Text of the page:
Volume 512, March-April 2010
|Number of page(s)||12|
|Section||Interstellar and circumstellar matter|
|Published online||17 March 2010|
L1506: a prestellar core in the making*
LERMA & UMR 8112 du CNRS, Observatoire de Paris, 61 Av. de l'Observatoire, 75014 Paris, France e-mail: email@example.com
2 CESR & UMR 5187 du CNRS/Université de Toulouse, 9 Av. du Colonel Roche, BP 4346, 31028 Toulouse Cedex 4, France e-mail: [ristorcelli;giard;bernard]@cesr.fr
3 IAS, Bât. 121, Université Paris-Sud, 91435 Orsay, France e-mail: firstname.lastname@example.org
Accepted: 2 December 2009
Context. Exploring the structure and dynamics of cold starless clouds is necessary to understand the different steps leading to the formation of protostars. Because clouds evolve slowly, many of them must be studied in detail to identify different moments in a cloud's lifetime.
Aims. We study a fragment of the long filament L1506 in the Taurus region, which we name L1506C, a core with interesting dust properties observed by the PRONAOS balloon-borne telescope.
Methods. To trace the mass content of L1506C and its kinematics, we mapped the dust emission, and the line emission of two key species, C18O and N2H+. We also observed 13CO and C17O. We model the species emission using 1D Monte Carlo models.
Results. This cloud is reminiscent of L1498 but also exhibits peculiar features: i) a large envelope emitting solely in 13CO that contains a much smaller core with strong C18O depletion at its centre despite a low maximum opacity (AV ~ 20 mag); ii) extremely narrow C18O lines indicating a low, non-measurable turbulence; iii) contraction traced by C18O itself (plus rotation); iv) unexpectedly, the kinematical signature of the external envelope is opposite to that of the core, the 13CO and C18O velocity gradients having opposite directions and the C18O line profile being blue peaked in contrast to the 13CO one which is red peaked. The core is large (r = 3 × 104 AU) and not very dense (n(H2) ≤ 5 × 104 cm-3, possibly less). This core is therefore not yet prestellar.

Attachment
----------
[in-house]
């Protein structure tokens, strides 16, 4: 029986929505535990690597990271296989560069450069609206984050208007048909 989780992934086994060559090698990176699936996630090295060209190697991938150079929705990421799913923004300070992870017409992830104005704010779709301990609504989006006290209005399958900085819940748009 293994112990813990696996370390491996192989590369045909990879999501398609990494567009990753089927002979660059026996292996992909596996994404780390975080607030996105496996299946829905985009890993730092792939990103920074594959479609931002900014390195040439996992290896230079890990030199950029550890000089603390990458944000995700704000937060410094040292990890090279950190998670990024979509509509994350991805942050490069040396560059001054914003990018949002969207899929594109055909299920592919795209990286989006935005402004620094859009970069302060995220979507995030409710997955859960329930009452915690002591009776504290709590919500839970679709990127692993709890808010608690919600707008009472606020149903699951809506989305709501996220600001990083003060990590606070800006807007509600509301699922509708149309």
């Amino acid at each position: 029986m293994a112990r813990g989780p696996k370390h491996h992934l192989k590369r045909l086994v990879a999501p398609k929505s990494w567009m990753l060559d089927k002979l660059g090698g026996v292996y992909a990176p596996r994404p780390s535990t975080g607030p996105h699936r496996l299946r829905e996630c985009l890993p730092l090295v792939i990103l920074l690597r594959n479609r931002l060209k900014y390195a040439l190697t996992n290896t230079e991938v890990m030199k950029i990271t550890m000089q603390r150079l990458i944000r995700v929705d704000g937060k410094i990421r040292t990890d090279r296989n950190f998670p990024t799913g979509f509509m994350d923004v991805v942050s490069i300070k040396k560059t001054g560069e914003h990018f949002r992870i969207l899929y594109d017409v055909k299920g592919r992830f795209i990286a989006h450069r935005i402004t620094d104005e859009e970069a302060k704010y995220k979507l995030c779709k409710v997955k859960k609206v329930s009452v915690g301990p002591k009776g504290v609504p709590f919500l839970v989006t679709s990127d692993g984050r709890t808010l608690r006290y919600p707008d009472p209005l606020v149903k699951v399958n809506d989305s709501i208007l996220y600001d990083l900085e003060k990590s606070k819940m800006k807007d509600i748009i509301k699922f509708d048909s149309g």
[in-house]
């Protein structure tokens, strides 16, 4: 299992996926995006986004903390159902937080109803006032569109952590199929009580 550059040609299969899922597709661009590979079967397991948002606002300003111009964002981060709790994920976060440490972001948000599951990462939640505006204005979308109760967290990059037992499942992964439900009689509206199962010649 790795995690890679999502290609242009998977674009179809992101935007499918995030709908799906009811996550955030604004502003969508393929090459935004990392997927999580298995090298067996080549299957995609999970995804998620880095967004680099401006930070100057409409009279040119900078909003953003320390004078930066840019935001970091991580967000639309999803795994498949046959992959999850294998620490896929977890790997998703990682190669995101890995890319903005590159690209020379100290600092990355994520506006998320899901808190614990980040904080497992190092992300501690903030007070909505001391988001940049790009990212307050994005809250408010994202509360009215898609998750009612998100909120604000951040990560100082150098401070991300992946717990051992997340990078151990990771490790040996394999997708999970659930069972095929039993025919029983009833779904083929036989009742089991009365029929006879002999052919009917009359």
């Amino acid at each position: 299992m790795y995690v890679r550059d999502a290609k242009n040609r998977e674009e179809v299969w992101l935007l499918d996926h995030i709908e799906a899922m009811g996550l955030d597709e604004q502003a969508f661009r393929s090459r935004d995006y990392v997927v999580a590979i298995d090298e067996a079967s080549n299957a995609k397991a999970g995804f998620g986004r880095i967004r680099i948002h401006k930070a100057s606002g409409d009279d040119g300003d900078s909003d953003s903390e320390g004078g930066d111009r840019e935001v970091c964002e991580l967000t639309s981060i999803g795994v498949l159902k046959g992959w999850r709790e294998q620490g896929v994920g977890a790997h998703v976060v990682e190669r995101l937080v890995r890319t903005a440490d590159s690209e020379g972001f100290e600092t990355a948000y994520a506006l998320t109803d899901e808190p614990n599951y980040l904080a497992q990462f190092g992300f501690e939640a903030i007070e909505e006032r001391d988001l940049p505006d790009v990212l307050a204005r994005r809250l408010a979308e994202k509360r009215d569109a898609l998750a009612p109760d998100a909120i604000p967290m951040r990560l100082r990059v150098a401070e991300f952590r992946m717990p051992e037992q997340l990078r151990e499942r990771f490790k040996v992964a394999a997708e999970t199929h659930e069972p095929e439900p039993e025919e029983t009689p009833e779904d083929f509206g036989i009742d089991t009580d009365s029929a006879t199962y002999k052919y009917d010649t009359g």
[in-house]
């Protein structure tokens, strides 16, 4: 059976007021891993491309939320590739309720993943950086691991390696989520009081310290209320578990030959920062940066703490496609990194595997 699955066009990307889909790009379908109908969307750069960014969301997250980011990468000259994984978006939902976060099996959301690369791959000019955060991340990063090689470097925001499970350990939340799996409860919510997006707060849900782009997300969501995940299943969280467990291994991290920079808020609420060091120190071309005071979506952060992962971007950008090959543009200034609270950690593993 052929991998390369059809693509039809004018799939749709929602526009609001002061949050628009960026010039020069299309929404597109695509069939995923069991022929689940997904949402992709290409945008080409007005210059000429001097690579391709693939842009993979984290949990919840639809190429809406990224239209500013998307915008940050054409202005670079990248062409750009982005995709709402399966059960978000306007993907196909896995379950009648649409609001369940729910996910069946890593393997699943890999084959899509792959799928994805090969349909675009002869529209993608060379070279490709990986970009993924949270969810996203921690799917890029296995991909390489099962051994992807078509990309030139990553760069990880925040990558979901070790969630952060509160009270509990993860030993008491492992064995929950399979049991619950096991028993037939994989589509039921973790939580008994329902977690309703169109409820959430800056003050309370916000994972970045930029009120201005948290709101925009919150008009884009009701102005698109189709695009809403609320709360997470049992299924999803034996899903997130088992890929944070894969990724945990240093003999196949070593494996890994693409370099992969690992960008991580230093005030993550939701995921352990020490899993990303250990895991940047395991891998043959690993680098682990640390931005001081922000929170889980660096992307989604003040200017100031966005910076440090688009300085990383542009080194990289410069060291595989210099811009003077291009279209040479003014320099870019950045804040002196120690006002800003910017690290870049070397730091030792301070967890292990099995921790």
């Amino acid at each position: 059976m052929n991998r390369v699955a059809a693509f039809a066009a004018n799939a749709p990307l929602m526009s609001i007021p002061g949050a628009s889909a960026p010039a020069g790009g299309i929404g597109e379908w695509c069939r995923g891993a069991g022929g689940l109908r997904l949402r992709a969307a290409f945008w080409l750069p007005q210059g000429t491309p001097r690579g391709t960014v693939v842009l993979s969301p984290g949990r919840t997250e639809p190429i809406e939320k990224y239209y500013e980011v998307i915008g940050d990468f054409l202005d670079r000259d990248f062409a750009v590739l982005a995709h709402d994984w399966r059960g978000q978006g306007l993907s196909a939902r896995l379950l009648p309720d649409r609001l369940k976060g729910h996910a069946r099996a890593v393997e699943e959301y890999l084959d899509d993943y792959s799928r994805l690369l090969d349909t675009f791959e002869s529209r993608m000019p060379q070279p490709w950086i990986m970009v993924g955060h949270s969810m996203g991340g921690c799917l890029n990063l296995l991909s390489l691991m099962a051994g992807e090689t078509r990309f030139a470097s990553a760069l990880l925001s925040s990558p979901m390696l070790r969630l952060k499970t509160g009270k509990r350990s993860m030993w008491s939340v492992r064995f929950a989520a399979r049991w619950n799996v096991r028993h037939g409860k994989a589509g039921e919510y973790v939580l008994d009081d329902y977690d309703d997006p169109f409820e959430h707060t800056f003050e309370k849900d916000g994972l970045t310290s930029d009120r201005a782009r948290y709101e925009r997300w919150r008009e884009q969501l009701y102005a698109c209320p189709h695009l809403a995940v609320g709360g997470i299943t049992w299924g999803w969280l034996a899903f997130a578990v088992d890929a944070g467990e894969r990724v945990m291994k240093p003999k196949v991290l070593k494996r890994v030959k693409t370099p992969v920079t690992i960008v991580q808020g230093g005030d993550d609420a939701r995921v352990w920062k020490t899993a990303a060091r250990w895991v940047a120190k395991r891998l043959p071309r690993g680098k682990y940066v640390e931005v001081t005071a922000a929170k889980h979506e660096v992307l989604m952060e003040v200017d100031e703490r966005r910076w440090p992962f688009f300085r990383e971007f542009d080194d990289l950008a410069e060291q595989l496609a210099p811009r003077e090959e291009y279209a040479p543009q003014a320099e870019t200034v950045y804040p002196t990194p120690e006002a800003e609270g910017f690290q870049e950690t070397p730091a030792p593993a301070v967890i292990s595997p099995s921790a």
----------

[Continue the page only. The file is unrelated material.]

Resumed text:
Conclusions. All these properties imply that the core is kinematically detached from its envelope and in the process of forming a prestellar core. This is the first time that the dynamical formation of a prestellar core has been witnessed. The extremely low turbulence could explain the strong depletion of this core despite its relatively low density and opacity in contrast to undepleted cores such as L1521E, which exhibits a turbulence at least 4 times as high.
Key words: stars: formation / ISM: clouds / ISM: abundances / ISM: molecules / ISM: structure / ISM: individual objects: L1506
© ESO, 2010
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